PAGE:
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Hepatocellular carcinoma and liver metastases: clinical data on a new dual-lumen catheter kit for surgical sealant infusion to prevent perihepatic bleeding and dissemination of cancer cells following biopsy and loco-regional treatments.

Izzo F, Palaia R, Albino V, Amore A, di Giacomo R, Piccirillo M, Leongito M, Nasto A, Granata V, Petrillo A, Lastoria S - Infect. Agents Cancer (2015)

Bottom Line: RFA is a safe and effective procedure for treating unresectable primary or secondary liver malignancies, but it is not without complications.No statistical significance was observed between bleeding and age (p = 0.840), gender (p = 0.607) and histological diagnosis (p = 0,571), respectively.This study demonstrated that fibrin sealant or other surgical sealant injection, after any locoregional procedure such as biopsy or ablation, could make adverse events even more rare.

View Article: PubMed Central - PubMed

Affiliation: Abdominal Surgical Oncology and Hepatobiliary Unit, Istituto Nazionale Tumori, IRCCS Fondazione "G. Pascale", Via M.Semmola, 80131 Naples, Italy.

ABSTRACT

Background: RFA is a safe and effective procedure for treating unresectable primary or secondary liver malignancies, but it is not without complications. The most common reported complications include abdominal hemorrhage, bile leakage, biloma formation, hepatic abscesses, and neoplastic seeding. The aim of this study is to evaluate the feasibility of percutaneous use of surgical sealant with a new coaxial bilumen catheter, to prevent the perihepatic bleeding and dissemination of cancer cells through the needle-electrode (neoplastic seeding) or along the needle track.

Methods: We designed a novel dual-lumen catheter to facilitate the optimal application of fibrin sealant after diagnostic and therapeutic percutaneous procedures. Percutaneous RFA has been performed using mask ventilation or neuroleptanalgesia. The main aims of this study, after the ablation procedure, in the treatment of unresectable liver cancer were to prevent major adverse events: a) the perihepatic bleeding; b) dissemination of cancer cells through the needle-electrode and or needle track.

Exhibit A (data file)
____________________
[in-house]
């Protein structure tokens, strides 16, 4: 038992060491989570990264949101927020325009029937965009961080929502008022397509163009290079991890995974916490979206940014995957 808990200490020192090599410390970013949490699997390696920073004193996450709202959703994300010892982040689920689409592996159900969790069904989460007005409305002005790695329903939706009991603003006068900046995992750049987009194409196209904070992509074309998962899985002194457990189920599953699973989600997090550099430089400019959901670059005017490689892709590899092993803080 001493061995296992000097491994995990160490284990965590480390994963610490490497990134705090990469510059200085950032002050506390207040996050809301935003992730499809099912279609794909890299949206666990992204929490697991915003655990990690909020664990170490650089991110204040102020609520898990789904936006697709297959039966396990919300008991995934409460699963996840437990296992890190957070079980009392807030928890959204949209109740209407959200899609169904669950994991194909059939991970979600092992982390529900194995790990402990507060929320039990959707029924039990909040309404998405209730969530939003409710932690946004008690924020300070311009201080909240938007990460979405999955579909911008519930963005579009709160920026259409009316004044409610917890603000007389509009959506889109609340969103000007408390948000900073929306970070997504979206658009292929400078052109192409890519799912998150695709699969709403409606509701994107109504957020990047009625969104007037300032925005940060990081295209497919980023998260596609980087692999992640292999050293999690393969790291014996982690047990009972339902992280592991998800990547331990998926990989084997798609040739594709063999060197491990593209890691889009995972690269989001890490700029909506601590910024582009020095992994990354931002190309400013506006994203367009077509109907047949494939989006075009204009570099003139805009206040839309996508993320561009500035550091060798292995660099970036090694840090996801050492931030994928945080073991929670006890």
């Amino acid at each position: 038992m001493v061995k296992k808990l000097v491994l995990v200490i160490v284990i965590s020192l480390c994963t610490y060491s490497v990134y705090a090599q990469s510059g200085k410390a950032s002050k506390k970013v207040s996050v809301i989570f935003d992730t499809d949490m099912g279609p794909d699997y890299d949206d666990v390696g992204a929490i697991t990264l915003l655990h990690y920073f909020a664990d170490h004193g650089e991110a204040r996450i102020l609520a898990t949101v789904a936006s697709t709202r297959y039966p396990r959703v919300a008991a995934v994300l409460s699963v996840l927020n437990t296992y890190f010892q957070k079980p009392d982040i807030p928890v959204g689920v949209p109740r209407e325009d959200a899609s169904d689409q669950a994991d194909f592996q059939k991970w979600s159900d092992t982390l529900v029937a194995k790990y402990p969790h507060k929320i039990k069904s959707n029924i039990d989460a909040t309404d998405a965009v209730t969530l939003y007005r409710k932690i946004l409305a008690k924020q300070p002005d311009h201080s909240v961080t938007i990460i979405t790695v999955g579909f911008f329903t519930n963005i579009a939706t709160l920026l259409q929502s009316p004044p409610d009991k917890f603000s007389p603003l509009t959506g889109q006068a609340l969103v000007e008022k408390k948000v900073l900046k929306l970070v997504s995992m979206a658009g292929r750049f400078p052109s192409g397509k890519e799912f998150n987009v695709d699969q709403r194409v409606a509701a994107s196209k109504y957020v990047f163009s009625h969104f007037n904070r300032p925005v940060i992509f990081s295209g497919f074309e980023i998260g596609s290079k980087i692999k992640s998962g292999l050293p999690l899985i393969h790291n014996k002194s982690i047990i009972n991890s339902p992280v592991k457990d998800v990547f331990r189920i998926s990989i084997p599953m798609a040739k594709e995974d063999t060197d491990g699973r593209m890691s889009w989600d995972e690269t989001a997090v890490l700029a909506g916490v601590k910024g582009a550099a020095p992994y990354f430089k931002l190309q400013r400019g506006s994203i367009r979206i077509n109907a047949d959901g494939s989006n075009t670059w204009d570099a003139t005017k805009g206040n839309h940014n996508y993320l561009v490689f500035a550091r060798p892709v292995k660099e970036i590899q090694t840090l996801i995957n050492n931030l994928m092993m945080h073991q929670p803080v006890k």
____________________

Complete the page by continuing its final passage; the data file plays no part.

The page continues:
Results: A total of 181 patients were evaluated for this study at National Cancer Institute of Naples from January 2012 to January 2014. The association of blood loss (≤1 g/dl; ≥1 g/dl) with age, gender, histological diagnosis were analyzed. No statistical significance was observed between bleeding and age (p = 0.840), gender (p = 0.607) and histological diagnosis (p = 0,571), respectively.

Conclusions: This study demonstrated that fibrin sealant or other surgical sealant injection, after any locoregional procedure such as biopsy or ablation, could make adverse events even more rare.

No MeSH data available.


Related in: MedlinePlus

Macroscopic evidence (in a specimens post liver resection) where is evident the presence of the sealant inside the tumor and along the needle-track.
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Fig5: Macroscopic evidence (in a specimens post liver resection) where is evident the presence of the sealant inside the tumor and along the needle-track.

Mentions: In our study, the procedure was completed in all cases and no laparotomy or angiographic procedure were necessary to achieve hemostasis. The interventions (FNA and RFA) were not associated with complications as anticipated including biloma, hepatic abscess, and bile duct injury. The absence of these complications typically associated with the two interventions, was confirmed by clinical and radiological follow-up (median 18 months) (Figures 4 and 5). Blood tests did not reveal any abnormal coagulation parameters after the procedure. The kit was easy to use and the application of the fibrin sealant did not pose any particular technical problems. The fibrin sealant could be applied correctly: the two sealant components were mixed correctly at 37°C and at the proper time ensuring the optimal application of active hemostatic agent at the treated liver sites.Figure 4